It seems that my sensitivities to the non-verbal world are so loud that I sometimes feel like a person is speaking even when they aren't. Or I am literally hearing their heart while different words are coming out of their mouth. I have, whether by intent or by some other design, learned to shut off the auditory and pick up on the heart. So when someone is speaking to me, it is sometimes hard for me to shut off listening with the heart enough to be able to hear the auditory. Does that make sense? So sometimes the emotions coming out of a person are so strong that I cannot hear their words. I'm learning to be better at hearing words and not just emotions.
Back to the comprehension of the words. It was shortly after I read all of those books that things began to "click" for me. I can't say I understood everyone and everything, but I moved from being able to put together a few words that had meaning to comprehension of the meaning of those words. This shift is what really allowed my language skills to grow.
After that shift, the verbal visualizations were the most helpful thing to increase my comprehension of the language. When I heard a word that I did not understand, I had no idea how to figure out what it meant. But describing an emotional connection to a word helps me a lot. So if you want me to understand what beautiful means, paint me a verbal picture. I would watch for the next time a look of wonder and joy comes across your child's face as he is watching a sunset, or watching a butterfly, or looking at the way his foot leaves a print in the freshly fallen snow. Then, when we are in a situation that calls for that emotion, I would recall to him the feeling he had in that moment that the sky went ablaze with color. Suddenly the word "beautiful" has an emotional experience attached to it. Now I comprehend the meaning of the word because you used my language to describe it to me; namely, the language of the heart, of feelings.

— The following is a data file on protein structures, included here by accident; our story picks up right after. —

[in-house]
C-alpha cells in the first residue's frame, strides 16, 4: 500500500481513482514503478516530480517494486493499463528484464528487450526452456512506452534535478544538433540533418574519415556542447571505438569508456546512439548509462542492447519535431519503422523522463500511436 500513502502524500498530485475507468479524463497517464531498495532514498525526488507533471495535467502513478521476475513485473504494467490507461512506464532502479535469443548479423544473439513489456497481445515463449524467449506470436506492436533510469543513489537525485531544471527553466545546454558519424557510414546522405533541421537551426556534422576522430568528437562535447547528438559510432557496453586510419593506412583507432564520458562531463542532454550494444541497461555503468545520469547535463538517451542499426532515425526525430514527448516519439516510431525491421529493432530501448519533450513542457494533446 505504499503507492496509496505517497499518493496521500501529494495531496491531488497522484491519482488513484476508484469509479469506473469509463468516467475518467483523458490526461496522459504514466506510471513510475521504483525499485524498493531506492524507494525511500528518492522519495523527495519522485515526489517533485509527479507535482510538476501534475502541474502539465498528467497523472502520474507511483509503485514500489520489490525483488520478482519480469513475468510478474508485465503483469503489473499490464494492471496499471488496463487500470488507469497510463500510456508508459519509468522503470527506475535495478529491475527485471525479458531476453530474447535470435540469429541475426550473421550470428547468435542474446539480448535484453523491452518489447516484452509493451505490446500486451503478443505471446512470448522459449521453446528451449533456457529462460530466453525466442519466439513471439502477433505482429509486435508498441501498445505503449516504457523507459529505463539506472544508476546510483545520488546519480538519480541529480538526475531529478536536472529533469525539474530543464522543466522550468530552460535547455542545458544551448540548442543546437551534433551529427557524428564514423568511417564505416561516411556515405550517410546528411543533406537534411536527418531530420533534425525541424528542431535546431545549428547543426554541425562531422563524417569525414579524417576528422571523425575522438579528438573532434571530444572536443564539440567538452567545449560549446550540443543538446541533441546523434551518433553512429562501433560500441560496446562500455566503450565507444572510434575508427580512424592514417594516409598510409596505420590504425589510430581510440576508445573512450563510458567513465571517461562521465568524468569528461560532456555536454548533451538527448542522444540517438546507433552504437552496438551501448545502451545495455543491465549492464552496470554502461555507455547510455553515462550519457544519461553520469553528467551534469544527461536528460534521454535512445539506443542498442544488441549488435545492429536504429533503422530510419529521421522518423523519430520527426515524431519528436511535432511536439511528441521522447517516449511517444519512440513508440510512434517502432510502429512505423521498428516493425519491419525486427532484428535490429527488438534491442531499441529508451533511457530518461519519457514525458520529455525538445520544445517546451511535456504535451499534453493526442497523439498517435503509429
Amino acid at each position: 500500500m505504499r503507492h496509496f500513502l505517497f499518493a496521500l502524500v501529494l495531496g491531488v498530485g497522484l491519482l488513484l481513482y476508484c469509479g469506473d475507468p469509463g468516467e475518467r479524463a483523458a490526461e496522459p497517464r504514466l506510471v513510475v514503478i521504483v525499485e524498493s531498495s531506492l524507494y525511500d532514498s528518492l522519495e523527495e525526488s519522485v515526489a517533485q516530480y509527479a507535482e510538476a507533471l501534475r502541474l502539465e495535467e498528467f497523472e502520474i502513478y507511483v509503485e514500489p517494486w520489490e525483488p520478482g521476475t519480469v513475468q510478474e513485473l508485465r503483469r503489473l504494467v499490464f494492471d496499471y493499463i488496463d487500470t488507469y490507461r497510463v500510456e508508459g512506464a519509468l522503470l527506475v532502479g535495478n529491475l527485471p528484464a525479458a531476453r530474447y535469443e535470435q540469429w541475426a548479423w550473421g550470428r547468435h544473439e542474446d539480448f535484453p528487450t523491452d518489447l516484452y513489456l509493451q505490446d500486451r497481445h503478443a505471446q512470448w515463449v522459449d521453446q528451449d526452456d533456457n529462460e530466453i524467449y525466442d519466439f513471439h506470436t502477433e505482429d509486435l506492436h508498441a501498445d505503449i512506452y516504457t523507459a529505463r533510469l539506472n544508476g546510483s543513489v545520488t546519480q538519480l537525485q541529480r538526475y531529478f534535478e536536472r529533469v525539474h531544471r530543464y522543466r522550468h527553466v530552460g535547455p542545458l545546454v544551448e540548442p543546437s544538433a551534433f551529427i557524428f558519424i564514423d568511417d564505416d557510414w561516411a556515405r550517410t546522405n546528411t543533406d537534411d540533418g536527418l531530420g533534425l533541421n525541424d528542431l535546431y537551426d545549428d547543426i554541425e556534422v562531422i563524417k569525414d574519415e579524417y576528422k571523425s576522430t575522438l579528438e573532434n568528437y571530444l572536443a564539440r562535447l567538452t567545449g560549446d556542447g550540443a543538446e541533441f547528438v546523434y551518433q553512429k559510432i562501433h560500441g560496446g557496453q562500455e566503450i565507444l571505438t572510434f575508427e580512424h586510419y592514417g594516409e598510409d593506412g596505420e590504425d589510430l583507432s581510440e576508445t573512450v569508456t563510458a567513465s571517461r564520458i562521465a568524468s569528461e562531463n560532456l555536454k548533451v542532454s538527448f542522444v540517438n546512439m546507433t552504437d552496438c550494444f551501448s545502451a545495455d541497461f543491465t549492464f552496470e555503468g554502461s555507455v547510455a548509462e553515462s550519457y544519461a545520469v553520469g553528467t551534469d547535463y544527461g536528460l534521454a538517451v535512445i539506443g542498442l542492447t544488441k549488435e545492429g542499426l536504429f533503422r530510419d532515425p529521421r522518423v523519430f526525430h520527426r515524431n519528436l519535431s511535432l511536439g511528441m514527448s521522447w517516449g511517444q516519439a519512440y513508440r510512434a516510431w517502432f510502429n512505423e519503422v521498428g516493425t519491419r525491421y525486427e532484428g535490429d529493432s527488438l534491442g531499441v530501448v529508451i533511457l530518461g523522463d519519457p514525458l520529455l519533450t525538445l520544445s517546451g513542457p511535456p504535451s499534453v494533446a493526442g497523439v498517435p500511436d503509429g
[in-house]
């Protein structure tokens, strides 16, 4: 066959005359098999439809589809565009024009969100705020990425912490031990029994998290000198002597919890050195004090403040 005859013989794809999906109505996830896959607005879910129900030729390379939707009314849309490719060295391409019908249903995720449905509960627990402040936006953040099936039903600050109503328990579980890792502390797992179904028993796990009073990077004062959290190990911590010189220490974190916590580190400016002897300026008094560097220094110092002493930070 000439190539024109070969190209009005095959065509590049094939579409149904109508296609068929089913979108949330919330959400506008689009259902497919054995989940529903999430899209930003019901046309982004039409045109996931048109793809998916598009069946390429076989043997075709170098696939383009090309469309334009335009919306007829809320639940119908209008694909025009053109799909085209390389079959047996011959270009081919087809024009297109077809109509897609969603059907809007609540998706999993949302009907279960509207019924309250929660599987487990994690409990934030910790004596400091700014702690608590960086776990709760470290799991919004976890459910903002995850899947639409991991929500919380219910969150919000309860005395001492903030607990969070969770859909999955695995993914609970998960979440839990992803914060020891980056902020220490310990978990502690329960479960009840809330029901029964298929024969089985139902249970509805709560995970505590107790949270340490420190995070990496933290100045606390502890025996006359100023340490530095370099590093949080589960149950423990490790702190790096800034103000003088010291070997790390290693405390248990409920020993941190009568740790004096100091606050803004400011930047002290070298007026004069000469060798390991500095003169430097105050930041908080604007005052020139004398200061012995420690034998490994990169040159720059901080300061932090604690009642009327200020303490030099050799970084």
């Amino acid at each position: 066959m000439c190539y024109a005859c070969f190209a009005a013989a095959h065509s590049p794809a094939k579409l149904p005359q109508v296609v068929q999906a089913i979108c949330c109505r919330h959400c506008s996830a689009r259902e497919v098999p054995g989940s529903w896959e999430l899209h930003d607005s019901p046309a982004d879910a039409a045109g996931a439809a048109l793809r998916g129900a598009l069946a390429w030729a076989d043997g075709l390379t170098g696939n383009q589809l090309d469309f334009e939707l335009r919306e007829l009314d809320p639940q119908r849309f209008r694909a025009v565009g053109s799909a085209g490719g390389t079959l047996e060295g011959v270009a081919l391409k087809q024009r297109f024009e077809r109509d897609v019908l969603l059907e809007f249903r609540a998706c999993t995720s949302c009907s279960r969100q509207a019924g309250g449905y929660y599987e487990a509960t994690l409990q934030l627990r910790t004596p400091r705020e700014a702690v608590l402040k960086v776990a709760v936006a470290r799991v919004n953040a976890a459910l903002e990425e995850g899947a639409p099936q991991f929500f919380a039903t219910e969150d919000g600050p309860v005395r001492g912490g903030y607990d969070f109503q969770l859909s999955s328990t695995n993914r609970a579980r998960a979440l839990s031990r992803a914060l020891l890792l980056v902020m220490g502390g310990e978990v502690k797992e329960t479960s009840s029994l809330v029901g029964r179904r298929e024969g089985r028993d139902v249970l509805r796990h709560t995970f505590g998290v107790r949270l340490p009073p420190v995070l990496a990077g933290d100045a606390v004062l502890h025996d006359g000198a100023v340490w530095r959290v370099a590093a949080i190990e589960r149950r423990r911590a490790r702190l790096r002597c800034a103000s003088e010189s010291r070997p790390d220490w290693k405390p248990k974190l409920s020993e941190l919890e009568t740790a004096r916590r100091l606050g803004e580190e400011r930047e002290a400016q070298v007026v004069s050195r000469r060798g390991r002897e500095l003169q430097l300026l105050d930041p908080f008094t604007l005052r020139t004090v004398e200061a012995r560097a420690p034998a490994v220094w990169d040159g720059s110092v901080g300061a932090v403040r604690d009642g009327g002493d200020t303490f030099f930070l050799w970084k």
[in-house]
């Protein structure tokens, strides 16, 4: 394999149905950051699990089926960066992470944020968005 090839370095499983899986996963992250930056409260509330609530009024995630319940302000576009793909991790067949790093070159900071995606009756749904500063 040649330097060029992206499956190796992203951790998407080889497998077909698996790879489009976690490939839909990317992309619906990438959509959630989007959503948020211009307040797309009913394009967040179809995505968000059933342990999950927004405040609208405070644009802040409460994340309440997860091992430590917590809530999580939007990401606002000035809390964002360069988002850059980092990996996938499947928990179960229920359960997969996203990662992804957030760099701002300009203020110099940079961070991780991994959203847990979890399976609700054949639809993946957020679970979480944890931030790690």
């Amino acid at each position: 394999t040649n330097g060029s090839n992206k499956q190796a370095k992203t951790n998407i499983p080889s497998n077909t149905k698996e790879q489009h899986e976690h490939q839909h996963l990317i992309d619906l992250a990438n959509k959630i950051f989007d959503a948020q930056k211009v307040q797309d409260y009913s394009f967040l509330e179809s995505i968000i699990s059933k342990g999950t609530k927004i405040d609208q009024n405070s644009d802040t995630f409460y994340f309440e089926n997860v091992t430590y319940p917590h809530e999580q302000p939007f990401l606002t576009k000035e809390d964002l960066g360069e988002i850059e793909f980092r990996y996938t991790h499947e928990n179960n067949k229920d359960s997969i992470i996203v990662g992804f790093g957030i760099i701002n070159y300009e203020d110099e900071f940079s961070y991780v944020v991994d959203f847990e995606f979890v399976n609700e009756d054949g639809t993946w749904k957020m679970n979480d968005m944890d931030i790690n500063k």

I still have words I do not understand or misunderstand the meaning when people use them. I still hear the heart far more than I hear the mouth. But, for English being my second language, I think I do pretty well. :)
So, I've kind of just been meandering through my thoughts here. I hope the feeling of what I am trying to convey is clear. Speak more slowly. Read more often. Seeing the words spelled out in front of me increases my comprehension by about 45%, maybe even a little more. If he can read, write down things that are really important and that you want to be sure he will comprehend. Then if he does not understand a word, encourage him to ask about it. Don't be frustrated about his learning. It may seem tedious, but he is building one massive vocabulary in a foreign language. No matter what your language is, verbal communication is a foreign language for him. It is as easy for him to learn to communicate verbally as it is for you to learn to communicate with just your heart and no words.
Middle ground? You learn to open your heart as he is learning to use his tongue. Then the gap is bridged that much more and the two of you will find conversations going back and forth between the mouth and the heart, not even noticing that you are slipping between the languages as effortlessly as you slip between breathing and blinking.